IATA: Air cargo demand drops in March amid “growing challenges”

Photo: Jaromir Chalabala/ Shutterstock

Covid, the Ukraine war and oil prices all contributed to a drop in demand in global air cargo markets in March, according to data from the International Air Transport Association (IATA).

Cargo demand is tracking below pre-Covid-19 levels, and like February, capacity remained constrained.

Global demand, measured in cargo tonne-kilometers (CTKs), fell 5.2% compared to March 2021 (-5.4% for international operations).

Capacity was 1.2% above March 2021 (+2.6% for international operations). While this is in positive territory, it is a significant decline from the 11.2% year-on-year increase in February. Asia and Europe experienced the largest falls in capacity.

Asia Pacific airlines saw their air cargo volumes decrease by 5.1% in March 2022 compared to the same month in 2021. Available capacity in the region fell 6.4% compared to March 2021.

North American carriers posted a 0.7% decrease in cargo volumes in March 2022 compared to March 2021. Demand in the Asia-North America market declined significantly, with seasonally adjusted volumes falling by 9.2% in March.  Capacity was up 6.7% compared to March 2021.

European carriers saw a 11.1% decrease in cargo volumes in March 2022 compared to the same month in 2021. Capacity fell 4.9% in March 2022 compared to March 2021. 

Middle Eastern carriers experienced a 9.7% year-on-year decrease in cargo volumes in March. Capacity was up 5.3% compared to March 2021.

Latin American carriers reported an increase of 22.1% in cargo volumes in March 2022 compared to the 2021 period. Capacity in March was up 34.9% compared to the same month in 2021. 

African airlines saw cargo volumes increase by 3.1% in March 2022 compared to March 2021. Capacity was 8.7% above March 2021 levels. 

“The war in Ukraine led to a fall in cargo capacity used to serve Europe as several airlines based in Russia and Ukraine were key cargo players,” said IATA. “Sanctions against Russia led to disruptions in manufacturing. And rising oil prices are having a negative economic impact, including raising costs for shipping.” (continues below dashboard)

The zero-Covid policy in mainland China and Hong Kong is impacting performance in the Asia Pacific region; while the Ukraine war saw the market within Europe drop 19.7% month on month and demand was affected by labour shortages and lower manufacturing activity in Asia due to Omicron, said the trade association.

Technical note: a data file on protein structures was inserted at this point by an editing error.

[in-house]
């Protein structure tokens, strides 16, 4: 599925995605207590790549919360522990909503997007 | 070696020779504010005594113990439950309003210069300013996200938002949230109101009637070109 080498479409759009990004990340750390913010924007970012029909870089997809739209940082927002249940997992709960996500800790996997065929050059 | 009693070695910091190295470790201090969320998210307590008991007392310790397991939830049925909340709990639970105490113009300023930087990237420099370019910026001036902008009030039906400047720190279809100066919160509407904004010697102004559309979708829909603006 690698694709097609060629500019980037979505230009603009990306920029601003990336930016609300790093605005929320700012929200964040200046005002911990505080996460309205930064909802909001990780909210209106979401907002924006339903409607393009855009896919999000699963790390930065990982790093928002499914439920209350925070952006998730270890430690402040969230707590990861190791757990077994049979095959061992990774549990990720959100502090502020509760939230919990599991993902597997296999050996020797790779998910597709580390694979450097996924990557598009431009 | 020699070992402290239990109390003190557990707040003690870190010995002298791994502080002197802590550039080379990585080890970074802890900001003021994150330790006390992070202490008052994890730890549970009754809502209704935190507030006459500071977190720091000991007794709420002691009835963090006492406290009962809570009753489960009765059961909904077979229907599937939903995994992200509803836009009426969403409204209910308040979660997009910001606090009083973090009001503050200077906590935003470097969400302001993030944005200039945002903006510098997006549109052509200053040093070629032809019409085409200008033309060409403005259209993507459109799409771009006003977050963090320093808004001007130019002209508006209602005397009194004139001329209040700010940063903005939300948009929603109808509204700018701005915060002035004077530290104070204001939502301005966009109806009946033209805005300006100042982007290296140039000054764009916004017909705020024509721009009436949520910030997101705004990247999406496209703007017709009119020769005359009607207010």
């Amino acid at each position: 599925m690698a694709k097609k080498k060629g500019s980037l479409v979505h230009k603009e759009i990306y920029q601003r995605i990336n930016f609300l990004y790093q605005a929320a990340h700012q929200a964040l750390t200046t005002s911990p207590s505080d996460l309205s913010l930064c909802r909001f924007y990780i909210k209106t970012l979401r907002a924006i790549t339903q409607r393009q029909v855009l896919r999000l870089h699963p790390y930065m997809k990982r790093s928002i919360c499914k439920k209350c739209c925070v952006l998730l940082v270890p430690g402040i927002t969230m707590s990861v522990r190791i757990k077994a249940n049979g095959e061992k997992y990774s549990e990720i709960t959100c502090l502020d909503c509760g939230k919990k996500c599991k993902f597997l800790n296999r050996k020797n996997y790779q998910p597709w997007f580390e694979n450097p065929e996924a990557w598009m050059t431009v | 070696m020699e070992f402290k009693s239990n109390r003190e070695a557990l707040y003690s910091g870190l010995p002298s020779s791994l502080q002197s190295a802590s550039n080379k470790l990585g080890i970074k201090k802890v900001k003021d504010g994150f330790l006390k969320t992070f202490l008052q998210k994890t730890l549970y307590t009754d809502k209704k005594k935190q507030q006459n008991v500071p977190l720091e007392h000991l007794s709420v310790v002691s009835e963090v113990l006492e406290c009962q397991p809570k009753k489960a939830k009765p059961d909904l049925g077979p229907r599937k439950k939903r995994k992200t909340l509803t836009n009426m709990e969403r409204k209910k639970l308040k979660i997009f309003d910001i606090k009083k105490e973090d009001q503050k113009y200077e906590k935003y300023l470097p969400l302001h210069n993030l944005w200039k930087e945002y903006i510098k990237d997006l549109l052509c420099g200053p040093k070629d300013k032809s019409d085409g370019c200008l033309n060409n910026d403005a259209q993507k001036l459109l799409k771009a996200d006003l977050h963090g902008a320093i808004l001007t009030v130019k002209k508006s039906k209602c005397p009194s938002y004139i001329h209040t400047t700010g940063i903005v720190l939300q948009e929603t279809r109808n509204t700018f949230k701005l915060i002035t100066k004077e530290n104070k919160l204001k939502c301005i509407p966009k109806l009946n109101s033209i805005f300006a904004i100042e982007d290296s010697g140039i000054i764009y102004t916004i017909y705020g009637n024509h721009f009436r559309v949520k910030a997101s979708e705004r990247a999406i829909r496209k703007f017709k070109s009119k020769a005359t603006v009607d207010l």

Significant benefits for the Middle East market from traffic being redirected to avoid flying over Russia failed to materialise. This is likely due to subdued demand overall.

Latin America’s strong performance is partly because some of the largest airlines in the region are benefitting from the end of bankruptcy protection.

“Air cargo markets mirror global economic developments. In March, the trading environment took a turn for the worse,” said Willie Walsh, IATA’s director general.

“The combination of war in Ukraine and the spread of the Omicron variant in Asia have led to rising energy costs, exacerbated supply chain disruptions, and fed inflationary pressure. As a result, compared to a year ago, there are fewer goods being shipped—including by air.

“Peace in Ukraine and a shift in China’s Covid-19 policy would do much to ease the industry’s headwinds. As neither appears likely in the short-term, we can expect growing challenges for air cargo just as passenger markets are accelerating their recovery.”

IATA: Air cargo up in February but uncertainty looms

Air cargo growth in January “below expectations”

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Rebecca Jeffrey

Rebecca Jeffrey
New to aviation journalism, I joined Air Cargo News in late 2021 as deputy editor. I previously worked for Mercator Media’s six maritime sector magazines as a reporter, heading up news for Port Strategy. Prior to this, I was editor for Recruitment International (now TALiNT International). Contact me on: [email protected]